Farm Labor Contractor
On March 3, 2016, the Washington Supreme Court issued a decision that significantly impacts agricultural employers and farm and orchard managers who provide certain farm labor contracting services.
Essentially, the Court’s decision eliminates the ability of agricultural employers to provide custom farming services without obtaining a license as a farm labor contractor.
In the case of Saucedo v. John Hancock Life & Health Insurance, the Court held that a management company subleasing an orchard and managing its operations, for a fee, was a “farm labor contractor” under the Washington Farm Labor Contractor Act (“FLCA”), and its failure to register as such was a violation of Washington law, subjecting the company to substantial fees and penalties. The Court also found the property owners and other involved parties jointly liable for using the unlicensed management company. A property owner must now take affirmative steps to ensure that all operators are licensed as a farm labor contractor, by either inspecting the license or relying on written confirmation of licensing from the Washington Department of Labor & Industries (the “Department”).
The Saucedo decision implicates nearly all farming activities in Washington State, including vertically integrated operations conducted by related parties. For example, if an orchardist has two tracts, each owned by a separate entity, and another entity that does the actual farming, the farming entity is a farm labor contractor and needs to be licensed as such by the Department. The Court’s expansive interpretation of the FLCA appears to require registration as a farm labor contractor whenever “recruiting, soliciting, employing, supplying, transporting, or hiring agricultural employees” takes place, including under many management agreements, vertically integrated and other related party operations, paymaster agreements, and even under some leases.
Damages for violations of the FLCA include a fine of $500 per person, per violation. As part of its requirements the FLCA states that any entity or person acting as farm labor contractor:
Must carry their license with them, including having a copy of the license in all vehicles used for farm labor contracting purposes; and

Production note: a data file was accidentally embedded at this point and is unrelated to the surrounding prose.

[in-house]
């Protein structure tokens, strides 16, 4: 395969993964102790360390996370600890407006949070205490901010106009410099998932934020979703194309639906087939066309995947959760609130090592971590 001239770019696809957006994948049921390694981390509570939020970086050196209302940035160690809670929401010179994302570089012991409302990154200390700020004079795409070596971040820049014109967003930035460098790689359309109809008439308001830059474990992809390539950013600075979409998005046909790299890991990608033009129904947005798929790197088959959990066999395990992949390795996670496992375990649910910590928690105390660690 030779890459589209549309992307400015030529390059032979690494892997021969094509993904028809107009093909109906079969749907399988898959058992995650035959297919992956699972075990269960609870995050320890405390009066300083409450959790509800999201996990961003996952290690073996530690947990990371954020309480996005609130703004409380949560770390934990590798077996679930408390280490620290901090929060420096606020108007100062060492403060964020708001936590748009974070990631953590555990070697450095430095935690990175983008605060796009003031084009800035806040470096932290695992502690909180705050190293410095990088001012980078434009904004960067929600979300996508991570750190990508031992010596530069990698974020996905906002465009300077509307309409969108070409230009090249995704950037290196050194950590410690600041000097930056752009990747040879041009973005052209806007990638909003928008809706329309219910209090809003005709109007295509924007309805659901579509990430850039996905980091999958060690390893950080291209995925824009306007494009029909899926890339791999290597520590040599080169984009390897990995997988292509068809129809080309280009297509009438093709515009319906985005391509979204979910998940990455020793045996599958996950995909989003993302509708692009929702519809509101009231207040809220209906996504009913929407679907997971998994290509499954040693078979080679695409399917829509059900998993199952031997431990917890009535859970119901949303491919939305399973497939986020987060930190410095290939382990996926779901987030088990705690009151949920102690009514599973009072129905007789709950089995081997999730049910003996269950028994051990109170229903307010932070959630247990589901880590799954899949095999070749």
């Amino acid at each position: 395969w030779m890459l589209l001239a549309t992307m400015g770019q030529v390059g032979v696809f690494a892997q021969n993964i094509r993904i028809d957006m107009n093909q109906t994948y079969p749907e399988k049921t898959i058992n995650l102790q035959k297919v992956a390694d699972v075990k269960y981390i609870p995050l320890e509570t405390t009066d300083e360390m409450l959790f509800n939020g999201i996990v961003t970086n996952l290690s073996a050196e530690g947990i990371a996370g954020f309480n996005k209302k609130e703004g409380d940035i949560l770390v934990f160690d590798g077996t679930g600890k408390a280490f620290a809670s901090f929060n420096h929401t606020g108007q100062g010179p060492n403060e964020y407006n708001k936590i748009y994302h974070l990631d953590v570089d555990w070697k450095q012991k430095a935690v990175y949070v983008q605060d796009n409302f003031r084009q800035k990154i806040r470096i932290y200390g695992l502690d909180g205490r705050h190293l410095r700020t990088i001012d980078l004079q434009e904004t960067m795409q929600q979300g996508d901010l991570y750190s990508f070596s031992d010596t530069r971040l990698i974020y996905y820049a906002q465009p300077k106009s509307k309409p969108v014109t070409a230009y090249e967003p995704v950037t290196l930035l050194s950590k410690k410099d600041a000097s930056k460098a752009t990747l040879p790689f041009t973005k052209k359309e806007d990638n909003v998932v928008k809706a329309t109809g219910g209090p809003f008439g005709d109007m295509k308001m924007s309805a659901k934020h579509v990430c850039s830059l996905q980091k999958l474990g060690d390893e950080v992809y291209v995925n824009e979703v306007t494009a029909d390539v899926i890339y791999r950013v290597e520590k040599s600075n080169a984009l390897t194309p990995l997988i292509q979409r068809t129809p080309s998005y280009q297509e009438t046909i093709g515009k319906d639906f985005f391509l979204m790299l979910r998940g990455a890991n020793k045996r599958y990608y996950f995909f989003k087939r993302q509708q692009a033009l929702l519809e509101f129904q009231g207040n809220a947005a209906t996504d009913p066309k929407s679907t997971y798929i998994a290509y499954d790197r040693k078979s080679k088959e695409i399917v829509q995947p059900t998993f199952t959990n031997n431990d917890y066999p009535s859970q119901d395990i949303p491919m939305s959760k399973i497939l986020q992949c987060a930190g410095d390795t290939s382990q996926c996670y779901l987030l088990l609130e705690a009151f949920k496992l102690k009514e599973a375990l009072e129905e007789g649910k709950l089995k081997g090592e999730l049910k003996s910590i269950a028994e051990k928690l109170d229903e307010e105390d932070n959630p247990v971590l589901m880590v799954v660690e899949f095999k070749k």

Must have all employees sign a statement acknowledging that they are aware the entity is a farm labor contractor and that the employees have specific rights under the FLCA.
Therefore, for purposes of the penalties, if a party is found to be an unlicensed farm labor contractor, even with no other wrongdoing, both rules listed above will be violated, resulting in a claimed fine/penalty of $1,000 per employee.
While not directly implicated by the Saucedo decision, another important area of concern is vehicles and transporting employees. Under a previous Supreme Court decision, an employee who is paid additional compensation because he or she drives the vehicle that transports workers, even if such additional compensation is merely cost reimbursement, not only is the employer a farm labor contractor, but the employee driving the vehicle is also a farm labor contractor as he or she is transporting employees “for a fee.”
The licensing process consists of:
A bond in an amount which coincides with the number of individuals employed;
Acknowledgement from the Employment Security Department, the Department of Revenue and the Internal Revenue Service that the farm labor contractor entity has no outstanding taxes owed or deficiencies assessed;
Proof of insurance on vehicles used to transport workers; and
A $35 filing fee.
The license must be renewed yearly.
The Saucedo Court’s expansion of the Washington Farm Labor Contractor Act makes it imperative for all agricultural operations to carefully evaluate their business structure in the context of farm labor contracting. This decision greatly increases the exposure for all parties who employ agricultural workers, whether directly, or through almost any other arrangement.